"Welcome to my humble hovel," says Graham McCready, bedecked in a blue Hawaiian shirt.
It's fair to say he's no housekeeper. Papers litter his council bedsit. Folders overflow from a bookshelf, and a giant photocopier perches on a small set of drawers.
McCready, 69, is tired. He's just off the overnight bus from Auckland, where he worked on his latest legal crusade against Auckland Mayor Len Brown.
He came home to disappointing news: his private prosecution against Brown had run into a hitch because documents filed in the Auckland District Court were sent back to him because he failed to get leave from the Attorney-General as required to press charges of bribery and corruption against an elected official. McCready alleges Brown's undeclared room upgrades from SkyCity for himself and his wife led to "favourable consideration" towards SkyCity.
McCready said he would make an application to the Attorney-General for consent and the private prosecution would be refiled. "This matter is not going to go away any time soon," said the man who has been a thorn in the side of politicians for decades. In the 1980s, he attempted a private prosecution against prime minister Robert Muldoon. In 2007, he targeted Labour MP Trevor Mallard, after he was involved in a scuffle with National MP Tau Henare at Parliament. Mallard eventually pleaded guilty to fighting in a public place.
Now his legal actions against both Brown and John Banks are gathering pace.
In May, Banks will face the High Court at Auckland on three charges of breaching electoral law, relating to a failed 2010 bid to regain the Auckland mayoralty.
What started as a private prosecution by McCready was taken over by the solicitor-general when the District Court ruled the case should proceed.
McCready traces his love of a scrap back to his school days. An address on freedom of speech was banned by the principal. He wrote a second speech about butterflies, but tore it up on stage and delivered the forbidden homily instead. "I got a standing ovation. That was the start of it, and I've been doing it ever since."
A career with the air force brought him both a trade as an engineer, and a serious drinking problem. He says alcohol cost him his marriage to Sylvia, a woman he met in Canada.
"It lasted 20 years. It's a miracle she stuck around as long as she did."
In 1986, he scored a bit part in The Boy in Blue, starring a young Nicolas Cage, after scouts visited his rugby club in search of Antipodeans. "I played the part of an Australian drunk. It wasn't much of a stretch."
He eventually stopped boozing, and hasn't had a drink in more than 20 years.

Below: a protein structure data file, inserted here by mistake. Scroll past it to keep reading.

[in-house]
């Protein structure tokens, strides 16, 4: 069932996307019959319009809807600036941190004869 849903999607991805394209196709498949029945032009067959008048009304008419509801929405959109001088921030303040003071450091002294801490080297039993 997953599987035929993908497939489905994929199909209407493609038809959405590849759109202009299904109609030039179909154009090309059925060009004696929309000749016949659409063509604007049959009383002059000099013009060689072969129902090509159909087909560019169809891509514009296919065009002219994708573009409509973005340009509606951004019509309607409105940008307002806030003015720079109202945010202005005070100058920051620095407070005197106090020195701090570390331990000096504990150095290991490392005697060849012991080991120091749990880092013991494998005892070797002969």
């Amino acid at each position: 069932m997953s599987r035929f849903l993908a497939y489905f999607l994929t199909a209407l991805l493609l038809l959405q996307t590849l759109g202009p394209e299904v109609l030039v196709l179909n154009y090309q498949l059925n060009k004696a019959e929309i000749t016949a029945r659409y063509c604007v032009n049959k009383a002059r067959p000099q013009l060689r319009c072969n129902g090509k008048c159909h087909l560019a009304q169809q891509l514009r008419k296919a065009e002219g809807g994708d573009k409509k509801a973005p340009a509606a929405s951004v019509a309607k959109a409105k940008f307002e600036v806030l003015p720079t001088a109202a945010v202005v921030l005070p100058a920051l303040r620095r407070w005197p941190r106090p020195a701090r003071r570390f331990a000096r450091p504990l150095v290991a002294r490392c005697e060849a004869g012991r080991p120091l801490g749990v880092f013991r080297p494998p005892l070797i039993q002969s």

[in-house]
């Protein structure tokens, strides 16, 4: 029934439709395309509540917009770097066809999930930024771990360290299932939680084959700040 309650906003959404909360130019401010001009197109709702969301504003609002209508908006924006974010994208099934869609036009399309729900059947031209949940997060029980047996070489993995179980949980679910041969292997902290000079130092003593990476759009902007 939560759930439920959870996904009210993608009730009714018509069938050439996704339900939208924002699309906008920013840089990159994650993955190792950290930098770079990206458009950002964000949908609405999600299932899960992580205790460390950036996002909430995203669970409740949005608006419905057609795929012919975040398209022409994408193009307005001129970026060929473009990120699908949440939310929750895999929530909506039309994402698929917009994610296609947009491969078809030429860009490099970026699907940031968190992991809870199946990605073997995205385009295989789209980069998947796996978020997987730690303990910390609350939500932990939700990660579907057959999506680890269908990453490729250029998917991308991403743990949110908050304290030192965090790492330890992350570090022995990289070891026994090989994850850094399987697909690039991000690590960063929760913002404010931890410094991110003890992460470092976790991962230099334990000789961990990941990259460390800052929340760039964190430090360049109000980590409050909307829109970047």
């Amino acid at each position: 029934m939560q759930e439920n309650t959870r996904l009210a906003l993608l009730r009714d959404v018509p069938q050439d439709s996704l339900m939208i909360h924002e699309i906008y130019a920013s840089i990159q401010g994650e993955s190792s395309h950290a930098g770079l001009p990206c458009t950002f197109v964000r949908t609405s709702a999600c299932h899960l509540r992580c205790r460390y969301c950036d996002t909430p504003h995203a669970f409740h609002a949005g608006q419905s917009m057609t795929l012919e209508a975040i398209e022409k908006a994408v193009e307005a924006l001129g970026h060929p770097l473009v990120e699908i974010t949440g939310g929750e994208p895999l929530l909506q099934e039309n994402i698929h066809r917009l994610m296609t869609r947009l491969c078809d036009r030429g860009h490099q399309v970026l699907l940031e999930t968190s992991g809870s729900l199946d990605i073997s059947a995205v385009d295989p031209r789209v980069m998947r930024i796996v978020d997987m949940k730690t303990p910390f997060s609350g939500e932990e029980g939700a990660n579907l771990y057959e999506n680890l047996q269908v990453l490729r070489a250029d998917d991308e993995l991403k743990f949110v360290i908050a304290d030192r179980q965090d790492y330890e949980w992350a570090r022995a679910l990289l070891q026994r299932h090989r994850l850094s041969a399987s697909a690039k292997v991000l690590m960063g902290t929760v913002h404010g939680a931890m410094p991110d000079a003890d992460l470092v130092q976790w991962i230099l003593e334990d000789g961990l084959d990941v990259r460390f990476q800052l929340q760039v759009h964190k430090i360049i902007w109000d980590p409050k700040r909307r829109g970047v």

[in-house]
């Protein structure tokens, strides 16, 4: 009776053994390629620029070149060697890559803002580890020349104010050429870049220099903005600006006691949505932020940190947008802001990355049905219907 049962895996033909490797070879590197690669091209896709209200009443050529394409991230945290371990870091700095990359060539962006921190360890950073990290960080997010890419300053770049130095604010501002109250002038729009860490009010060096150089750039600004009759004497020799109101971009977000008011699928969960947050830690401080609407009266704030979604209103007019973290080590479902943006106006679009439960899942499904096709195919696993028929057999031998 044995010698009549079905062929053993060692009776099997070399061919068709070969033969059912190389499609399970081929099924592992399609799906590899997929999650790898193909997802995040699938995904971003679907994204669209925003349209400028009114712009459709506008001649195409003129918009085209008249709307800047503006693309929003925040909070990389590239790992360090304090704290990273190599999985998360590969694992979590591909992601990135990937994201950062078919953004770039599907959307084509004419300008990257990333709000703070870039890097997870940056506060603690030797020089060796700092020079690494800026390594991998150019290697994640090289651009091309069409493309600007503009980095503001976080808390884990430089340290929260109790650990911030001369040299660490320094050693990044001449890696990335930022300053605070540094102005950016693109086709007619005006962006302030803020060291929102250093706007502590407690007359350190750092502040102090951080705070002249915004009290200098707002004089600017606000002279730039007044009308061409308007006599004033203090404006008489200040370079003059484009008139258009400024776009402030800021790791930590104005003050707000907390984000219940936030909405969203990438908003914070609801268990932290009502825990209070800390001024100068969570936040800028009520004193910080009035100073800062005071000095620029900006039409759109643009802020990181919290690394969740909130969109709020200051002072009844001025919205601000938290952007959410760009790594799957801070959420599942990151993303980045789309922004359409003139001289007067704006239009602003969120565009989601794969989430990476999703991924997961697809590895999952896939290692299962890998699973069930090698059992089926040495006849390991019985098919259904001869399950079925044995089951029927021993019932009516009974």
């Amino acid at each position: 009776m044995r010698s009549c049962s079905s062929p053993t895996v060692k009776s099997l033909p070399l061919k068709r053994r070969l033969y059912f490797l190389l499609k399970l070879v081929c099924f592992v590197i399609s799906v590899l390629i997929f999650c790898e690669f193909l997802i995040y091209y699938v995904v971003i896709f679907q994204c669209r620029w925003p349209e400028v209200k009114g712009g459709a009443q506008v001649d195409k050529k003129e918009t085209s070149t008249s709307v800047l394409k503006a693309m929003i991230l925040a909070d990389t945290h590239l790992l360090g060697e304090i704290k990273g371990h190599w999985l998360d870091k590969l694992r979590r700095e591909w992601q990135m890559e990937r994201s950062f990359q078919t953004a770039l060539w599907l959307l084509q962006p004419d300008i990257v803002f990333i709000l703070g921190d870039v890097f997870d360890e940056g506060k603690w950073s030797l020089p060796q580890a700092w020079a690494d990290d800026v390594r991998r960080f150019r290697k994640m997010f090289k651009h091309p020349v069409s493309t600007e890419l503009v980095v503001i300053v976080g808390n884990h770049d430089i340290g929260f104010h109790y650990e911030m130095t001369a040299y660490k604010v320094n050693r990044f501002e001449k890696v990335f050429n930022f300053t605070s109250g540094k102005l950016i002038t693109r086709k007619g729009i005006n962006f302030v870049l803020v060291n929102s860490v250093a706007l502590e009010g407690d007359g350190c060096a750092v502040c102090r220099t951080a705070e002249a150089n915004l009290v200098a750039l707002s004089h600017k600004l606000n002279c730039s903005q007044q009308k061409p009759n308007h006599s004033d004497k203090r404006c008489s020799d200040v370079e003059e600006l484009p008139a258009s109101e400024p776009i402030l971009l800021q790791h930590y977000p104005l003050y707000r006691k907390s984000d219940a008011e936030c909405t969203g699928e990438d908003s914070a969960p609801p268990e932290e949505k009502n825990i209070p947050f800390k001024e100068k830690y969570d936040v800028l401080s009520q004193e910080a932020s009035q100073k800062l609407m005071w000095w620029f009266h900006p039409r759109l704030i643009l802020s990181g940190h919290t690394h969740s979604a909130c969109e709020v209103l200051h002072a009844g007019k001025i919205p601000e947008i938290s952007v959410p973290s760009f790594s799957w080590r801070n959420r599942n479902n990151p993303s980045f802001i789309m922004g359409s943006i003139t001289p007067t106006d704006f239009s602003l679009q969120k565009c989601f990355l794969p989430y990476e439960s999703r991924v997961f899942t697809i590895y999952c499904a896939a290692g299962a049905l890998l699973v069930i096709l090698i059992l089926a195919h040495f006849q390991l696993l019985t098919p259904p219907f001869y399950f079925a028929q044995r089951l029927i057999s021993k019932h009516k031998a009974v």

Like some of the people he has prosecuted, though, he has been on the wrong side of the dock, a process he described as "toxic" and where "the odds are stacked against you".
In 2009, he pleaded guilty to 12 charges of filing false income and GST returns, and filing a false income tax return to evade payment. He was sentenced to six months' home detention.
His health took a battering. "There was uncontrollable shaking, sobbing. My blood pressure shot up and I went into a deep depression."
Last year, he pleaded guilty to blackmail, after threatening to expose claims that a company director was guilty of financial impropriety and was mentally ill. McCready said he would keep quiet if the man surrendered his company position and signed over his majority shareholding.
McCready apologised: "My conduct was criminal, unnecessary, and I am sure caused you some considerable distress," he wrote.
The effects of that case on his health were "even worse", he says. "My blood pressure shot up again. I was on the verge of a stroke."
So why put others through a process that almost destroyed him? "If it's justified, then yes I will."
McCready is often described as a retired accountant, or serial litigant. He doesn't like either term. "I've worked on computers, I've worked on nuclear power stations, I've written technical manuals, a book, I'm an advocate.
"I'm not a chartered accountant, I supply accounting services. There's a difference. It's like being an advocate versus a lawyer."
As well as his "humble hovel", he works out of a "floating office" - a 28-foot yacht he bought for $2500 on TradeMe, with an annual ACC lump sum payout.
Sailing almost proved McCready's undoing. In 2001, he and four crewmates were plucked from the stricken trimaran Tulukatea off the Wairarapa coast.
"I hadn't secured the anchor properly . . . it got loose and punched a hole in the bow."
Last month, he was bankrupted for a second time. This week he had barely enough money for a pie on the night bus.
"There's isn't much money around today. But there's food in the house, and tomorrow is another day."
- Sunday Star Times